While record keeping for individuals differs from business, complete and organized records make your finances easier to manage, and help you avoid paying too much in taxes. How long to retain these records can vary depending on state and federal regulations, but the following guidelines are generally appropriate:

Record Retention Guide for Individuals
Record Retention Period
Tax returns (uncomplicated) 7 years
Tax returns (all others) Permanent
W-2s 7 years
1099s 7 years
Cancelled checks supporting tax deductions 7 years
Bank deposit slips 7 years
Bank statements 7 years
Charitable contribution documentation 7 years
Credit card statements 7 years
Receipts, diaries, logs pertaining to tax return 7 years
Investment purchase and sales slips Ownership period + 7 years
Dividend reinvestment records Ownership period + 7 years
Year-end brokerage statements Ownership period + 7 years
Mutual fund annual statements Ownership period + 7 years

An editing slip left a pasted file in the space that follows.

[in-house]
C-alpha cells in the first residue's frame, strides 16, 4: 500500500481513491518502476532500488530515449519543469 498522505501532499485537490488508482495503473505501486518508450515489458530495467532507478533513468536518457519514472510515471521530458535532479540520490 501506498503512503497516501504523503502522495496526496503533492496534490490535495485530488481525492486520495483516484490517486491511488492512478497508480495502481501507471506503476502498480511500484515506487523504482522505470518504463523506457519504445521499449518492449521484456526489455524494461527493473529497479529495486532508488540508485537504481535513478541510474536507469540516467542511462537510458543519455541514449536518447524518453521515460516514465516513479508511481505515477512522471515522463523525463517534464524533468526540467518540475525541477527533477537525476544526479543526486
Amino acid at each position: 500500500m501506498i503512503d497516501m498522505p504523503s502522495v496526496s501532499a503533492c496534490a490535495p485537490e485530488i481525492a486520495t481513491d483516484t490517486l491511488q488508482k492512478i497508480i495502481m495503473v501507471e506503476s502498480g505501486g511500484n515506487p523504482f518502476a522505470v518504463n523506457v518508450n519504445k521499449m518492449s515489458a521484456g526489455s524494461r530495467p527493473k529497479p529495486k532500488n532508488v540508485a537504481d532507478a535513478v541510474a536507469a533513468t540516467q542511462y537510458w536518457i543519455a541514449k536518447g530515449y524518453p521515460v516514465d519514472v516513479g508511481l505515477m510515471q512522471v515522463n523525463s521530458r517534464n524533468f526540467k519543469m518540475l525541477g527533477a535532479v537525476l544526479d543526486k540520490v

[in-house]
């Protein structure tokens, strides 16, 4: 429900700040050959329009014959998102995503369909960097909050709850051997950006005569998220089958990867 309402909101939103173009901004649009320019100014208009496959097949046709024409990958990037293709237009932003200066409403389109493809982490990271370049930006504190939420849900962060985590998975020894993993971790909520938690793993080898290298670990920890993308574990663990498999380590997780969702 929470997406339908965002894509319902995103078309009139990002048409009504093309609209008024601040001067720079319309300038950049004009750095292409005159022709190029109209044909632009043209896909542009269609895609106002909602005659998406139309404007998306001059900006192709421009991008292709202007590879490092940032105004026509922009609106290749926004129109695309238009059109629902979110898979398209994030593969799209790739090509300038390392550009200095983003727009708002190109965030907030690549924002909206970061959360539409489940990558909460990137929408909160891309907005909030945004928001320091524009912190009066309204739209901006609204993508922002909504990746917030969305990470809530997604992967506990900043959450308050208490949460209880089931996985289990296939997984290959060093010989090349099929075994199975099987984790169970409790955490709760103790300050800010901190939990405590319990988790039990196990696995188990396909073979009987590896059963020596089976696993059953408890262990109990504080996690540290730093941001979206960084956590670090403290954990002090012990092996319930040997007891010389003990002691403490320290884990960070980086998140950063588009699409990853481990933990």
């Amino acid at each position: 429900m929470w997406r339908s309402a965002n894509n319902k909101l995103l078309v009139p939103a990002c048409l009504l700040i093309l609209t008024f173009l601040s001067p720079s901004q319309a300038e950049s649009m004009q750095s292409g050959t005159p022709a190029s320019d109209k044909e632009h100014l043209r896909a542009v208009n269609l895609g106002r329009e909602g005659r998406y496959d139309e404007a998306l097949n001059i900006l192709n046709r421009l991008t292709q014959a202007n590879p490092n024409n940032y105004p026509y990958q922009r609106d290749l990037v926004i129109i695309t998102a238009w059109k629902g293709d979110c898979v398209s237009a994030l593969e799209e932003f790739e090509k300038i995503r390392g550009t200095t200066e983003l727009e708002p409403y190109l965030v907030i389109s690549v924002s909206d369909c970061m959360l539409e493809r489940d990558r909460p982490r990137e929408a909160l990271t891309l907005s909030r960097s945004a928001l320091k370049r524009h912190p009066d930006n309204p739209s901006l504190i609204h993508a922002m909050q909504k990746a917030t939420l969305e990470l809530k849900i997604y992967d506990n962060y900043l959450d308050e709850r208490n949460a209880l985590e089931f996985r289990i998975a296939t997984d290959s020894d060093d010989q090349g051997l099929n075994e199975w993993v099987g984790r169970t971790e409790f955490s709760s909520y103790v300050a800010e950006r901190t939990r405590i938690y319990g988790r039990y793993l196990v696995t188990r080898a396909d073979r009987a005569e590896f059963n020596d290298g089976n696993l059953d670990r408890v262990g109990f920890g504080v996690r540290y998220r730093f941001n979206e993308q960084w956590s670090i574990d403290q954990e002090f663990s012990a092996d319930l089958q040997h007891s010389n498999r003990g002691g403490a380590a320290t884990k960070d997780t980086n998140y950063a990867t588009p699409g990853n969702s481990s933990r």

Investment property purchase documents Ownership period + 7 years
Home purchase documents Ownership period + 7 years
Home improvement receipts and cancelled checks Ownership period + 7 years
Home repair receipts and cancelled checks Warranty period for item
Retirement plan annual reports Permanent
IRA annual reports Permanent
IRA nondeductible contributions (Form 8606) Permanent

Heiser and Company will be happy to assist you with any questions about these guidelines or help in record retention for your business or household.

Quick Tip: The retention period for electronic and paper records is the same.